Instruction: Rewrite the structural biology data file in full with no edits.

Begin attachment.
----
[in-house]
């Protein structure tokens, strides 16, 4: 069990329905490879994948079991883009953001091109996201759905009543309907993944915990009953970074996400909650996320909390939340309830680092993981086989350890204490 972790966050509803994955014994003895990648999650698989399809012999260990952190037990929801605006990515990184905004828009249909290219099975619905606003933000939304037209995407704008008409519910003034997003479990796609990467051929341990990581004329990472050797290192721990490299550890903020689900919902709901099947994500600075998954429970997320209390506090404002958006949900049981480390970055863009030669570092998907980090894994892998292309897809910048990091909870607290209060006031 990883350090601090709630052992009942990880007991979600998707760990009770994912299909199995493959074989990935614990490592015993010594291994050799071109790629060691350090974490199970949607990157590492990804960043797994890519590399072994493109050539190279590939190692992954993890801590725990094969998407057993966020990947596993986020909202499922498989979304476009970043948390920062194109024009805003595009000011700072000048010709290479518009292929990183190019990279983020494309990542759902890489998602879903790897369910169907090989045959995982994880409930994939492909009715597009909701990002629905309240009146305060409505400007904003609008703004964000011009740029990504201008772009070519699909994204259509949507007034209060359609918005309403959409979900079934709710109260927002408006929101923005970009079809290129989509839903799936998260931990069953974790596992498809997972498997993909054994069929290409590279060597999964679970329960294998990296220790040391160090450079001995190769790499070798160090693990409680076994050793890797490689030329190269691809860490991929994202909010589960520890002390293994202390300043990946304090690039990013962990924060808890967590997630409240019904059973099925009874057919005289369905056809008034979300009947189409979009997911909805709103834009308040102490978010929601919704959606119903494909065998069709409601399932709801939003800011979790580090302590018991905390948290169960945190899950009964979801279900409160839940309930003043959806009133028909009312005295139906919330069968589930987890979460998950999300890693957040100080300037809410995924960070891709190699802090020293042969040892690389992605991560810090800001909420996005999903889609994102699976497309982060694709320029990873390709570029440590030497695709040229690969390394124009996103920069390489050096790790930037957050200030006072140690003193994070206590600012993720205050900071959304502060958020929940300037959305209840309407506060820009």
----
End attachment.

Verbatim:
[in-house]
């Protein structure tokens, strides 16, 4: 069990329905490879994948079991883009953001091109996201759905009543309907993944915990009953970074996400909650996320909390939340309830680092993981086989350890204490 972790966050509803994955014994003895990648999650698989399809012999260990952190037990929801605006990515990184905004828009249909290219099975619905606003933000939304037209995407704008008409519910003034997003479990796609990467051929341990990581004329990472050797290192721990490299550890903020689900919902709901099947994500600075998954429970997320209390506090404002958006949900049981480390970055863009030669570092998907980090894994892998292309897809910048990091909870607290209060006031 990883350090601090709630052992009942990880007991979600998707760990009770994912299909199995493959074989990935614990490592015993010594291994050799071109790629060691350090974490199970949607990157590492990804960043797994890519590399072994493109050539190279590939190692992954993890801590725990094969998407057993966020990947596993986020909202499922498989979304476009970043948390920062194109024009805003595009000011700072000048010709290479518009292929990183190019990279983020494309990542759902890489998602879903790897369910169907090989045959995982994880409930994939492909009715597009909701990002629905309240009146305060409505400007904003609008703004964000011009740029990504201008772009070519699909994204259509949507007034209060359609918005309403959409979900079934709710109260927002408006929101923005970009079809290129989509839903799936998260931990069953974790596992498809997972498997993909054994069929290409590279060597999964679970329960294998990296220790040391160090450079001995190769790499070798160090693990409680076994050793890797490689030329190269691809860490991929994202909010589960520890002390293994202390300043990946304090690039990013962990924060808890967590997630409240019904059973099925009874057919005289369905056809008034979300009947189409979009997911909805709103834009308040102490978010929601919704959606119903494909065998069709409601399932709801939003800011979790580090302590018991905390948290169960945190899950009964979801279900409160839940309930003043959806009133028909009312005295139906919330069968589930987890979460998950999300890693957040100080300037809410995924960070891709190699802090020293042969040892690389992605991560810090800001909420996005999903889609994102699976497309982060694709320029990873390709570029440590030497695709040229690969390394124009996103920069390489050096790790930037957050200030006072140690003193994070206590600012993720205050900071959304502060958020929940300037959305209840309407506060820009």